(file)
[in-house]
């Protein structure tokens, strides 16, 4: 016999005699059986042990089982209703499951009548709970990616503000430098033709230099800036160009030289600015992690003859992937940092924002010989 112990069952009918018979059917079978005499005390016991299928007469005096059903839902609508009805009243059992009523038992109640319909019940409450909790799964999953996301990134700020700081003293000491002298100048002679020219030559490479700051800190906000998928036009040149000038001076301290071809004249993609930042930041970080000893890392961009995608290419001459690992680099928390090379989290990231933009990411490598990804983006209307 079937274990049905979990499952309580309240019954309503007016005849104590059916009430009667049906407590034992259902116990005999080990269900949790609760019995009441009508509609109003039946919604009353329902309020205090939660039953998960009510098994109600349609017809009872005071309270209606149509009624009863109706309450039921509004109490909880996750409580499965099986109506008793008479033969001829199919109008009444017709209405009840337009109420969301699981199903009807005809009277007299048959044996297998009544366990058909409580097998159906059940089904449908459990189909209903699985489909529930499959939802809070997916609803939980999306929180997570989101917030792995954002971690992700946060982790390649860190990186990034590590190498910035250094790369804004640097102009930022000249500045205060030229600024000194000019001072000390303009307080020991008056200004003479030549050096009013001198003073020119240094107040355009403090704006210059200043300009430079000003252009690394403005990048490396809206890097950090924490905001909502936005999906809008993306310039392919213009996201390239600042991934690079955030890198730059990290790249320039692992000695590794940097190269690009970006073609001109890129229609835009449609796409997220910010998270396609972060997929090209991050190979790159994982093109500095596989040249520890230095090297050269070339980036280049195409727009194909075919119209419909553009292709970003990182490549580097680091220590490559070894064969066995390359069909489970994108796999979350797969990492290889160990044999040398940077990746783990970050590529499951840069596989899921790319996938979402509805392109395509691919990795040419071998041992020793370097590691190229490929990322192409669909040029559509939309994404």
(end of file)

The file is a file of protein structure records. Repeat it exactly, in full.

[in-house]
């Protein structure tokens, strides 16, 4: 016999005699059986042990089982209703499951009548709970990616503000430098033709230099800036160009030289600015992690003859992937940092924002010989 112990069952009918018979059917079978005499005390016991299928007469005096059903839902609508009805009243059992009523038992109640319909019940409450909790799964999953996301990134700020700081003293000491002298100048002679020219030559490479700051800190906000998928036009040149000038001076301290071809004249993609930042930041970080000893890392961009995608290419001459690992680099928390090379989290990231933009990411490598990804983006209307 079937274990049905979990499952309580309240019954309503007016005849104590059916009430009667049906407590034992259902116990005999080990269900949790609760019995009441009508509609109003039946919604009353329902309020205090939660039953998960009510098994109600349609017809009872005071309270209606149509009624009863109706309450039921509004109490909880996750409580499965099986109506008793008479033969001829199919109008009444017709209405009840337009109420969301699981199903009807005809009277007299048959044996297998009544366990058909409580097998159906059940089904449908459990189909209903699985489909529930499959939802809070997916609803939980999306929180997570989101917030792995954002971690992700946060982790390649860190990186990034590590190498910035250094790369804004640097102009930022000249500045205060030229600024000194000019001072000390303009307080020991008056200004003479030549050096009013001198003073020119240094107040355009403090704006210059200043300009430079000003252009690394403005990048490396809206890097950090924490905001909502936005999906809008993306310039392919213009996201390239600042991934690079955030890198730059990290790249320039692992000695590794940097190269690009970006073609001109890129229609835009449609796409997220910010998270396609972060997929090209991050190979790159994982093109500095596989040249520890230095090297050269070339980036280049195409727009194909075919119209419909553009292709970003990182490549580097680091220590490559070894064969066995390359069909489970994108796999979350797969990492290889160990044999040398940077990746783990970050590529499951840069596989899921790319996938979402509805392109395509691919990795040419071998041992020793370097590691190229490929990322192409669909040029559509939309994404």